Based on your comments and others, we've contemplated altering the model so that deprecated authorities remain a mads:Authority type and using other indicators to communicate the (deprecated) status of the mads:Authority. This is basically what happens today with MARC records. Alternatively, we could add a another Class to the ontology in order to neatly indicate deprecation. Something like mads:DeprecatedAuthority. Adding a new Class (or not) still does not solve my mads:isMemberOfMADSScheme problem. I'd prefer to no longer assert the mads:isMemberOfMADSScheme triple, but at least with the addition of mads:DeprecatedAuthority the query for identifying authorities in LCSH that have NOT been deprecated becomes easier, and a little more natural than looking for reified statements. In the end, I still see a need to delete, or otherwise modify, at least one triple.
In terms of Linked Data, we're interested in providing users with a model, and eventual service, that not only makes the data available, but also usable by humans and machines even as the data change and evolve. Clearly and unambiguously identifying changes in the data, which are simply a reality, is one of our aims.
I look forward to your thoughts, not only about the best way to indicate deprecation, but also the modification of triples in the Web of Linked Data. On this last notion, I can't stop wondering about the sustainability of LD if triples are immutable.
p.s. I would very much like to invite others to offer their opinions on this matter, particularly about the notion that triples cannot, or should not, be deleted in a LD world.
From: Metadata Object Description Schema List [[log in to unmask]] On Behalf Of [log in to unmask] [[log in to unmask]]
Sent: Wednesday, January 19, 2011 19:31
To: [log in to unmask]
Subject: Re: [MODS] MADS/RDF for review
My reading of the ontology is that a term is assigned to the Authority class when it is "preferred", or the Variant class when it is "non-preferred". But:
a) once the triple [my:Cookery a madsrdf:Authority] is published, you should deprecate it, not delete it. To deprecate it, you can use reification and meta-metadata (admin) properties.
b) [madsrdf:Authority owl:disjointWith madsrdf:Variant] - so you cannot add the triple [my:Cookery a madsrdf:Variant] to the linked data pool, as it will cause an inference problem: a thing cannot belong to two or more disjoint classes.
You can avoid a) and delete the triple if it is not in the linked data pool, of course (say if it was on an intranet), but there doesn't seem to be much point in using an RDF representation of authority data if that were the case.
So I don't see how the term can be demoted when the new terms are added.
On 19 January 2011 at 23:07 Karen Coyle <[log in to unmask]> wrote:
> Gordon, I have read this through a couple of times, and I feel like I
> *should* understand the question, but I don't. So I'll start with a
> question about your question:
> > Later, the label "Cookery" is deprecated in favour of the labels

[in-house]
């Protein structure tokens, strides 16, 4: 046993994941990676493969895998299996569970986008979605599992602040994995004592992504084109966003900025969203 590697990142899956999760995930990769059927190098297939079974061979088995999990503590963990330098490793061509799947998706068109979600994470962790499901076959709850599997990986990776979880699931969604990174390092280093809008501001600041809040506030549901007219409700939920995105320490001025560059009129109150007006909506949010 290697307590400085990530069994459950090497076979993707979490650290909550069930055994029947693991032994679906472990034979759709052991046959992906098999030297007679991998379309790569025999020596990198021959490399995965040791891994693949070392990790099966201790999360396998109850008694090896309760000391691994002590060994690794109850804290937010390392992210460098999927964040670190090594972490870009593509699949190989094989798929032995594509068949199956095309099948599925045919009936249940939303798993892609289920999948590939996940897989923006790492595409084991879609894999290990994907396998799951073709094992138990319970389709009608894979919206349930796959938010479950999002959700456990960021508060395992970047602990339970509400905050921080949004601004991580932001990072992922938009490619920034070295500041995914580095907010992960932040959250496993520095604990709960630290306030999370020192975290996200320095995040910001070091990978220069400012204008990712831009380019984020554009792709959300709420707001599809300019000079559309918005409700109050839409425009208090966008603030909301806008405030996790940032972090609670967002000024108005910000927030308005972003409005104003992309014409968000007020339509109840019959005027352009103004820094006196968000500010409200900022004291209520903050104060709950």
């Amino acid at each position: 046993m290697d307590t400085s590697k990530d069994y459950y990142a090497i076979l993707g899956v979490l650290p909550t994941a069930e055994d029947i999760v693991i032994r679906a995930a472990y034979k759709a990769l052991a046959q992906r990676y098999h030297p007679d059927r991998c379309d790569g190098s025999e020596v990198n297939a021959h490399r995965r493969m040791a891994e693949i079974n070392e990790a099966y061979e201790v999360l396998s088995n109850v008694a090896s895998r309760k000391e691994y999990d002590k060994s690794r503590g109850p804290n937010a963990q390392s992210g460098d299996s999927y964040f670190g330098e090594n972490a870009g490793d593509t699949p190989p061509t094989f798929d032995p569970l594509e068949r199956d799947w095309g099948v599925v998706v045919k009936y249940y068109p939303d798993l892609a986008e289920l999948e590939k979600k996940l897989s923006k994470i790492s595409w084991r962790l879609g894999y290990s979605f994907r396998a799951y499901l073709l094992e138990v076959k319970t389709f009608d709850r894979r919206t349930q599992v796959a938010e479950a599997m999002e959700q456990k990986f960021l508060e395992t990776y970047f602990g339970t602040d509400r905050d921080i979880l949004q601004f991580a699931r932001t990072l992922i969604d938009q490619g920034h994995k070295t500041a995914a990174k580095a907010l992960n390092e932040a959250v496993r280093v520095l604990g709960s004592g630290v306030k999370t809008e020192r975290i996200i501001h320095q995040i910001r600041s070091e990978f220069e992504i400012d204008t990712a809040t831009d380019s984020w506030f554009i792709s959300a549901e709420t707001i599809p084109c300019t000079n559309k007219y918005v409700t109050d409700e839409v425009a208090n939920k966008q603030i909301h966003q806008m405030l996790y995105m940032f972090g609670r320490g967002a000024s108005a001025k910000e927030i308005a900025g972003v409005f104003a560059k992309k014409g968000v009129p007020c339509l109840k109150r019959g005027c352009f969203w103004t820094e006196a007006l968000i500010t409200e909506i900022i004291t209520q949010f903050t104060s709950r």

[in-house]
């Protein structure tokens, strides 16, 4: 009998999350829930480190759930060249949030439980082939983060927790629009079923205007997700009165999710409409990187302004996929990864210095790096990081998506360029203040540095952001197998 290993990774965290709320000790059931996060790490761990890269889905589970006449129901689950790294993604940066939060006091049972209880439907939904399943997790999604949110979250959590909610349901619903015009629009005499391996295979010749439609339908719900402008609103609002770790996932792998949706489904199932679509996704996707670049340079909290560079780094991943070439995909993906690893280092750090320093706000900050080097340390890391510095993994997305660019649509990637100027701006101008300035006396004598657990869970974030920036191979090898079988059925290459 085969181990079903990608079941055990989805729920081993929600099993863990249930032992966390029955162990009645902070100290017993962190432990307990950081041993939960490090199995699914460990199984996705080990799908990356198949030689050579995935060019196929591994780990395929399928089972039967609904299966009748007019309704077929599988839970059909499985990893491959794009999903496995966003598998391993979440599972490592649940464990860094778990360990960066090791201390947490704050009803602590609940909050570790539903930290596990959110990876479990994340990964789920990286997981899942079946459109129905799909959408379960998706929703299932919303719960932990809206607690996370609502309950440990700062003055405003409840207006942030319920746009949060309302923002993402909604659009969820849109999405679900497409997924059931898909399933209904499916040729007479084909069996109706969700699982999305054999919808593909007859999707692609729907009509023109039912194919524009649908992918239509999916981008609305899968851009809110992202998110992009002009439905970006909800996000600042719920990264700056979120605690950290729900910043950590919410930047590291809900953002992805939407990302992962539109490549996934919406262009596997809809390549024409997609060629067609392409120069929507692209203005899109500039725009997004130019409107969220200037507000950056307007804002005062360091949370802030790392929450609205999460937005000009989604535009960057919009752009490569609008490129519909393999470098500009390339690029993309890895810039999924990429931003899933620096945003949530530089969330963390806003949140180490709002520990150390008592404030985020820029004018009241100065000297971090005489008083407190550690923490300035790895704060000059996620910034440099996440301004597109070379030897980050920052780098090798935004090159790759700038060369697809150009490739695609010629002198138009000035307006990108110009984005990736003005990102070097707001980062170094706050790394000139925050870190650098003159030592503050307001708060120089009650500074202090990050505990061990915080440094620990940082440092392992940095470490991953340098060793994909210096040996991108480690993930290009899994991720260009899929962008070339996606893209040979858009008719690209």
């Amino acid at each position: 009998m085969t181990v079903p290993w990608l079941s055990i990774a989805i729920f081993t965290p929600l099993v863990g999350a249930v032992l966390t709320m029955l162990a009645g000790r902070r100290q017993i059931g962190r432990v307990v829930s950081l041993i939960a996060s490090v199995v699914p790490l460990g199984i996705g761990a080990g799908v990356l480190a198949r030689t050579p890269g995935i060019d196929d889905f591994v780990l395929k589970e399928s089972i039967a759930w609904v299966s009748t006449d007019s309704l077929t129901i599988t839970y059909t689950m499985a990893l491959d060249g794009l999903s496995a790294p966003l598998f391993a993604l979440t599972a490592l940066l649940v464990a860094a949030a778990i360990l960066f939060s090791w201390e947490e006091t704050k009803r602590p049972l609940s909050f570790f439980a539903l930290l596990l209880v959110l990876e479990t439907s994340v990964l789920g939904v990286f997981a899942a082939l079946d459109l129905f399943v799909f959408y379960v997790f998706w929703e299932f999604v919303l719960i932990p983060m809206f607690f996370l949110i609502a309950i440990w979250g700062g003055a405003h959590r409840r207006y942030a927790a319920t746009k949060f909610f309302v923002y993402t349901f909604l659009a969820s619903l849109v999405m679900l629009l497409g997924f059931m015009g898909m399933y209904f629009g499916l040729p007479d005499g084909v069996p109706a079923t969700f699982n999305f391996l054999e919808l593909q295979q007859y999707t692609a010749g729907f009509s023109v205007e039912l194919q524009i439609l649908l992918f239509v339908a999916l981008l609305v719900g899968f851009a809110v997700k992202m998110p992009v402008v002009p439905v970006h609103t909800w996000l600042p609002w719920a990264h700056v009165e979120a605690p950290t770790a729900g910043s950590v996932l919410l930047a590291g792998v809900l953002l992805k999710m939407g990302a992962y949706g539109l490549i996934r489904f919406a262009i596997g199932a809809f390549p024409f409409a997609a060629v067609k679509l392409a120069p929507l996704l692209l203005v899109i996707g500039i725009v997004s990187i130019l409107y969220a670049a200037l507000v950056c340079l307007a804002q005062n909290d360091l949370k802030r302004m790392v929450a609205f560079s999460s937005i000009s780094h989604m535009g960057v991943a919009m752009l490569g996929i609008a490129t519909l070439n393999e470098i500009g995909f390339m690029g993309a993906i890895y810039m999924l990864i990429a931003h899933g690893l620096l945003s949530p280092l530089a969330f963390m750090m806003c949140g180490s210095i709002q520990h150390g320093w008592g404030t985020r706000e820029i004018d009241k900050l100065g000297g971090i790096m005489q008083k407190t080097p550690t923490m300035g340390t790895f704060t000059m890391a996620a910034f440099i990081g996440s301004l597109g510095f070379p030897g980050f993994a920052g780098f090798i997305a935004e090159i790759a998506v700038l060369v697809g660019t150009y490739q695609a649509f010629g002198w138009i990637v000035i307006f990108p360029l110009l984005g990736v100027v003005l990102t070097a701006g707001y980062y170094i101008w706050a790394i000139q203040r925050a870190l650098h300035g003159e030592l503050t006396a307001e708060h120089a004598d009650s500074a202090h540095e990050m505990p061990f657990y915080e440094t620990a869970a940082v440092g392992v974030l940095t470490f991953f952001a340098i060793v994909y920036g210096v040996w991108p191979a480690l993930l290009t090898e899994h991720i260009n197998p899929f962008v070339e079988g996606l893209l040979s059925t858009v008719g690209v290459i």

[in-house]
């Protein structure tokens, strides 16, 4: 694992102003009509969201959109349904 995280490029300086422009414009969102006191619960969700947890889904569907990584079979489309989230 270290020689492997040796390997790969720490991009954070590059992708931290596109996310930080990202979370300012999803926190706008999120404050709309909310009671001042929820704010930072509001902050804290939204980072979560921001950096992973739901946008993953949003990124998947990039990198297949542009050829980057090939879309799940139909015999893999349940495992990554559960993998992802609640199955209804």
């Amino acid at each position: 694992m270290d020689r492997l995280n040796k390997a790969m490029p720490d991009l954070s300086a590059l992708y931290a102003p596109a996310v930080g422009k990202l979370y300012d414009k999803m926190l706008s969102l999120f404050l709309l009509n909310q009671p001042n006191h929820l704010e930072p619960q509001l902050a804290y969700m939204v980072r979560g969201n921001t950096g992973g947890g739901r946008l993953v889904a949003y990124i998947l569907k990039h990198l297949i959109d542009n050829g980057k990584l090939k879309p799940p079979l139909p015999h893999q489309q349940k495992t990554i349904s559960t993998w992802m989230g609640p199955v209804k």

> > "Cooking" and
> > "Cookbooks". Each of these is the authoritative term for a concept,
> > with URIs,
> > say, my:Cooking and my:Cookbooks; we cannot say:
> > *my:Cookery a madsrdf:Variant.
> > because Authority and Variant are disjoint classes.
> Isn't the assumption that Cookery has been demoted to "Variant" at the
> same time that Cooking and Cookbooks are added to the vocabulary list?
> > Ignoring "Cookbooks", we have:
> > my:Cooking a madsrdf:Authority.
> > We cannot say:
> > *my:Cooking madsrdf:hasVariant my:Cookery.
> > because the range of hasVariant is Variant.
> > So we have to create another URI for the concept with the label
> > "Cookery" as a
> > variant heading, say my:Cookery2. We can now say:
> > My:Cookery2 a madsrdf:Variant.
> > My:Cooking madsrdf:hasVariant my:Cookery2.
> > To link the initial Authority and subsequent Variant, both with the label
> > "Cookery", we try:
> > *my:Cookery madsrdf:hasLaterEstablishedForm my:Cookery2
> > But this is wrong, because the range of hasLaterEstablishedForm is Authority.
> > Trivially,:
> > *my:Cookery2 madsrdf:hasLaterEstablishedForm my:Cookery
> > fails for similar reasons.
> > We can correctly say:
> > My:Cookery hasLaterEstablishedForm my:Cooking.
> > But this is indistiguishable from the case given in section 3.3,
> > item a), where
> > the earlier heading remains valid and is not "deprecated".
> > The only way we have of directly linking my:Cookery as Authority to
> > my:Cookery2
> > as Variant is:
> > My:Cookery2 madsrdf:hasLaterEstablishedForm my:Cookery1
> > We can do this because hasLaterEstablishedForm has no specified
> > domain. But the
> > statement is counter-intuitive, of course.
> > So it seems that the ontology fails to meet the imperative support for
> > deprecated headings, except by some tortuous method involving
> > comparing labels
> > of concepts that are related by a specific combination of properties.
> > I'm sure I am misinterpreting the ontology, but I can't see where.
> > Cheers
> > Gordon
> Karen Coyle
> [log in to unmask] http://kcoyle.net
> ph: 1-510-540-7596
> m: 1-510-435-8234
> skype: kcoylenet